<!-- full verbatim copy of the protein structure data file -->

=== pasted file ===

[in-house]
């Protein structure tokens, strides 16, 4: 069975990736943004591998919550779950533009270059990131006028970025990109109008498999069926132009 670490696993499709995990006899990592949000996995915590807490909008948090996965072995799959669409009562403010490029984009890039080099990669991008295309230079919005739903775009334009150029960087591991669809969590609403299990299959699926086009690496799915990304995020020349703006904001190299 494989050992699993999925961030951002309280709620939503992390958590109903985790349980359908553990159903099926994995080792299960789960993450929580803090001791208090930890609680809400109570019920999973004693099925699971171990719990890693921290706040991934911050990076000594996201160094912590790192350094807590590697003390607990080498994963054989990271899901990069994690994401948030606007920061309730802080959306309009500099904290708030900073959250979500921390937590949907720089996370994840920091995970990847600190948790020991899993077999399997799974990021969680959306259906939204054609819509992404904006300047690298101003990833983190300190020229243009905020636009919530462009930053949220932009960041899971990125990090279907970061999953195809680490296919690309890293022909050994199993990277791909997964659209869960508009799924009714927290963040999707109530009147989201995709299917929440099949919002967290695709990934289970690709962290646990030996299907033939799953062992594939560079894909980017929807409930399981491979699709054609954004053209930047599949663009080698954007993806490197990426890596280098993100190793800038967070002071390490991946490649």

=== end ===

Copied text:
[in-house]
């Protein structure tokens, strides 16, 4: 069975990736943004591998919550779950533009270059990131006028970025990109109008498999069926132009 670490696993499709995990006899990592949000996995915590807490909008948090996965072995799959669409009562403010490029984009890039080099990669991008295309230079919005739903775009334009150029960087591991669809969590609403299990299959699926086009690496799915990304995020020349703006904001190299 494989050992699993999925961030951002309280709620939503992390958590109903985790349980359908553990159903099926994995080792299960789960993450929580803090001791208090930890609680809400109570019920999973004693099925699971171990719990890693921290706040991934911050990076000594996201160094912590790192350094807590590697003390607990080498994963054989990271899901990069994690994401948030606007920061309730802080959306309009500099904290708030900073959250979500921390937590949907720089996370994840920091995970990847600190948790020991899993077999399997799974990021969680959306259906939204054609819509992404904006300047690298101003990833983190300190020229243009905020636009919530462009930053949220932009960041899971990125990090279907970061999953195809680490296919690309890293022909050994199993990277791909997964659209869960508009799924009714927290963040999707109530009147989201995709299917929440099949919002967290695709990934289970690709962290646990030996299907033939799953062992594939560079894909980017929807409930399981491979699709054609954004053209930047599949663009080698954007993806490197990426890596280098993100190793800038967070002071390490991946490649």